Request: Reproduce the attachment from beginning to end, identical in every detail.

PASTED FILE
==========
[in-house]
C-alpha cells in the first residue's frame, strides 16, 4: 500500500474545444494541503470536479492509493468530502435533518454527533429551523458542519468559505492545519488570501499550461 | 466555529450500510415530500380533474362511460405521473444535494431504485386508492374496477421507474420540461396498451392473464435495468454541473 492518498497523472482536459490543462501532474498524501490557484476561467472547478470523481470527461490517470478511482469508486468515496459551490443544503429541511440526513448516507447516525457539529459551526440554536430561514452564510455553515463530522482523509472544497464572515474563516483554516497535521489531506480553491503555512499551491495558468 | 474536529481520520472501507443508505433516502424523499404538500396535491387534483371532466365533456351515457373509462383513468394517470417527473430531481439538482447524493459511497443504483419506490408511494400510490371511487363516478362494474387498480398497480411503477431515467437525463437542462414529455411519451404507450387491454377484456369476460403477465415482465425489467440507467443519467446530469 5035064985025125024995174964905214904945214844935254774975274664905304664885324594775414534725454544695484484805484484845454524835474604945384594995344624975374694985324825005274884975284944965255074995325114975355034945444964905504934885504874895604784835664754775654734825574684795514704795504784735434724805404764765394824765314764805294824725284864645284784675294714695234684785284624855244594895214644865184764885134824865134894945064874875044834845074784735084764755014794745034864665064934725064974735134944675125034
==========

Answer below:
[in-house]
C-alpha cells in the first residue's frame, strides 16, 4: 500500500474545444494541503470536479492509493468530502435533518454527533429551523458542519468559505492545519488570501499550461 | 466555529450500510415530500380533474362511460405521473444535494431504485386508492374496477421507474420540461396498451392473464435495468454541473 492518498497523472482536459490543462501532474498524501490557484476561467472547478470523481470527461490517470478511482469508486468515496459551490443544503429541511440526513448516507447516525457539529459551526440554536430561514452564510455553515463530522482523509472544497464572515474563516483554516497535521489531506480553491503555512499551491495558468 | 474536529481520520472501507443508505433516502424523499404538500396535491387534483371532466365533456351515457373509462383513468394517470417527473430531481439538482447524493459511497443504483419506490408511494400510490371511487363516478362494474387498480398497480411503477431515467437525463437542462414529455411519451404507450387491454377484456369476460403477465415482465425489467440507467443519467446530469 5035064985025125024995174964905214904945214844935254774975274664905304664885324594775414534725454544695484484805484484845454524835474604945384594995344624975374694985324825005274884975284944965255074995325114975355034945444964905504934885504874895604784835664754775654734825574684795514704795504784735434724805404764765394824765314764805294824725284864645284784675294714695234684785284624855244594895214644865184764885134824865134894945064874875044834845074784735084764755014794745034864665064934725064974735134944675125034